The Bush administration also relied upon information linking Saddam Hussein to Osama bin Laden. Although the Left repeatedly insists there is no link, evidence has been emerging showing that there was a connection. The Weekly Standard obtained a copy of a memo from Undersecretary of Defense for Policy, Douglas J. Feith, dated October 27, 2003, addressed to two Senators on the Senate Intelligence Committee. It contained information compiled from a variety of domestic and foreign agencies, including the FBI, the Defense Intelligence Agency, the Central Intelligence Agency, and the National Security Agency. The report included substantiated and corroborated evidence that Iraq established contacts with al-Qaida in 1990, and continued that relationship until this year. Iraq provided al-Qaida with explosives and weapons training, and in return al-Qaida used its connections with Afghanistan to facilitate the shipment of weapons and equipment to Iraq.

What this information reveals, is that the argument that Bush tricked the American people into supporting a war on Iraq is a straw man; in actuality, the real disagreement is over philosophy. Fundamentally, the Left will criticize whatever Bush does in order to hurt his chances of re-election. Defeating conservative politicians and supporting liberals is their first and foremost goal. Secondary to that in importance is actual adherence to their philosophy. As we saw with President Clinton in Kosovo, many on the Left will support military action if it is initiated by one of theirs. Leftists generally dislike assertive defense, but compromised in Kosovo because it was more important to them to support Clinton.

The second criticism of Bush currently repeated ad nauseum is that the U.S. needs to withdraw its troops and completely relinquish control of Iraq's government to the U.N. and the Iraqis, otherwise the U.S. may find itself enmeshed in another Vietnam. Superficially, this statement makes a persuasive sound bite. But it is not accurate. Unlike Vietnam, thousands of American soldiers are not being killed, the numbers are far less. Less than 450 U.S. troops have been killed since major combat was declared over on May 1, 2003. There is no draft of soldiers as there was in Vietnam; all of the men and women serving in Iraq volunteered prior to the war to serve in the military. And handing over complete control this quickly to the Iraqis will likely allow the hard-line majority Shi'ites to set up a theocratic government that is oppressive to the Kurds and the Sunnis, resulting in needless more deaths. Allowing the U.N. to take full control immediately could also result in a Shi'ite controlled government, since countries like France and Germany, which have consistently questioned outside intervention in Iraq, would push for a very limited U.N. role. Criticism of the U.S.'s continued presence in Iraq is another straw man argument, because the Bush administration is gradually ceding control to the U.N. and the Iraqis. The Left is simply quibbling about a few months here and there along the timeline.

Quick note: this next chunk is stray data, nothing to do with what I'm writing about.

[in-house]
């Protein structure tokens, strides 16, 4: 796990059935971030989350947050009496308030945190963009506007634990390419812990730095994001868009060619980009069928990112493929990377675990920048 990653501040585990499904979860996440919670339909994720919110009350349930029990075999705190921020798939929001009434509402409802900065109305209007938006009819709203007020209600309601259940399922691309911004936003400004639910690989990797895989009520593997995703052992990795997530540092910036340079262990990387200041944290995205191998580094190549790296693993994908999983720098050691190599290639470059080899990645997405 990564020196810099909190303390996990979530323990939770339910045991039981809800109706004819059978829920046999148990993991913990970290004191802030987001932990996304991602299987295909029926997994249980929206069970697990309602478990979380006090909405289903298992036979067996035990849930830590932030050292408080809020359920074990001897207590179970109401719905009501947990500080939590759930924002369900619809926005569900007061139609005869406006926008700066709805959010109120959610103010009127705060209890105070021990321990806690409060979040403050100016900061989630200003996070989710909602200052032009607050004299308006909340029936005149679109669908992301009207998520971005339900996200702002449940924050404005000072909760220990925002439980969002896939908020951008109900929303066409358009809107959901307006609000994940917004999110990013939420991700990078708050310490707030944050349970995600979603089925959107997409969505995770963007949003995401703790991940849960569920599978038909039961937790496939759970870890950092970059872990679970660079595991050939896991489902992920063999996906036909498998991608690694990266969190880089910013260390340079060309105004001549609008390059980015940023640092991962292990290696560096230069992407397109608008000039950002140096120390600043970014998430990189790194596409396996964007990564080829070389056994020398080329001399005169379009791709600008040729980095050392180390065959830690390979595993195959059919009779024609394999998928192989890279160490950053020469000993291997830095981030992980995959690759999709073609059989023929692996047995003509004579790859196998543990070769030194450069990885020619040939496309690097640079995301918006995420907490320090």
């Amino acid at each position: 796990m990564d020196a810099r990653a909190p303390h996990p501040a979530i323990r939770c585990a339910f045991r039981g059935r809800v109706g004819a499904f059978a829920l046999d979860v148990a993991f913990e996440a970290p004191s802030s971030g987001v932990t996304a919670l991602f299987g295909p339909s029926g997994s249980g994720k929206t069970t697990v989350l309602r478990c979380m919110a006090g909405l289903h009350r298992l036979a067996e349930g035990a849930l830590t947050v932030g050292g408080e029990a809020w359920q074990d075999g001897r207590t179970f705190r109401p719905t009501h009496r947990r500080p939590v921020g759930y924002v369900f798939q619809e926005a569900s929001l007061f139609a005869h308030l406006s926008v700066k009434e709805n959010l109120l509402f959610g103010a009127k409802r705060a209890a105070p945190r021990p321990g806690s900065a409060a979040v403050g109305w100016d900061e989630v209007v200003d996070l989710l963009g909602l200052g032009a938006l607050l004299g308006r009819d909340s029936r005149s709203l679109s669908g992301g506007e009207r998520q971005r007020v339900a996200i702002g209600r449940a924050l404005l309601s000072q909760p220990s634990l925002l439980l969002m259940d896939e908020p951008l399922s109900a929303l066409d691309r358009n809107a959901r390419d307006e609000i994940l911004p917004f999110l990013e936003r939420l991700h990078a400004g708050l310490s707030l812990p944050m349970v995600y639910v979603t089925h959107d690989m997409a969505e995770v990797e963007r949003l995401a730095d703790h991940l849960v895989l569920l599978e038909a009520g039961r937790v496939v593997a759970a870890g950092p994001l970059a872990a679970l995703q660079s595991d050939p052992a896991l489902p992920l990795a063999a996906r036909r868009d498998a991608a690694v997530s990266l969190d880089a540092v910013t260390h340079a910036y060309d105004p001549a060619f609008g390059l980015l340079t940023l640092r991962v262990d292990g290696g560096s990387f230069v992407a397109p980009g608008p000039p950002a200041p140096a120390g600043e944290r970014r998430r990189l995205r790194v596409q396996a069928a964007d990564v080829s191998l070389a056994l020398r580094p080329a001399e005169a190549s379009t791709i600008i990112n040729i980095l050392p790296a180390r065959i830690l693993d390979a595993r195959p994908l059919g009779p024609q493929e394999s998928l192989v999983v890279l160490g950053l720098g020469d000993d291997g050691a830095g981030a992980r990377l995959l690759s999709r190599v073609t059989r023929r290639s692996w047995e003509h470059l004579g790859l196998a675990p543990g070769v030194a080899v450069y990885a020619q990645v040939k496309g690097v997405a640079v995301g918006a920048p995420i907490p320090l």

The citizens of Iraq do not want the U.S. to leave; according to a recent Gallup poll, 71 per cent of Baghdad residents want the U.S. to remain in Iraq over the next few months. There is some valid criticism of the expense it will cost U.S. taxpayers to rebuild Iraq. It is hoped that the Bush administration will find some way to deflect most of this cost; either by convincing other countries to contribute to the expense, or by skimming off a temporary small profit from the sale of Iraqi oil. Bush has just appointed a "debt envoy," former Secretary of State James Baker, to assist Iraq with paying its foreign debt.

Unfortunately, instead of criticizing the expense to U.S. taxpayers, or the loss of lives of American troops, most critics revert back to quibbling with the timeline of disengagement in Iraq, and repeating the increasingly discredited argument that Bush misled the American people about WMDs in Iraq. There is room for valid disagreement over the policy in Iraq, but not disagreement that comes at the expense of facts. If reports by the National Intelligence Council and the Undersecretary of Defense can just be dismissed and replaced with dumbed down sound bites like "no WMDs have been found," why bother having Intelligence?

Rachel Alexander is the editor of IntellectualConservative.com and a former Assistant Attorney General for the State of Arizona. She is currently an attorney for GoDaddy.com in Scottsdale, Arizona. Go Daddy is the No. 1 registrar of net new domains and a provider of complementary products and services. The viewpoints expressed in this column are not the viewpoints of GoDaddy.com nor its affiliated companies.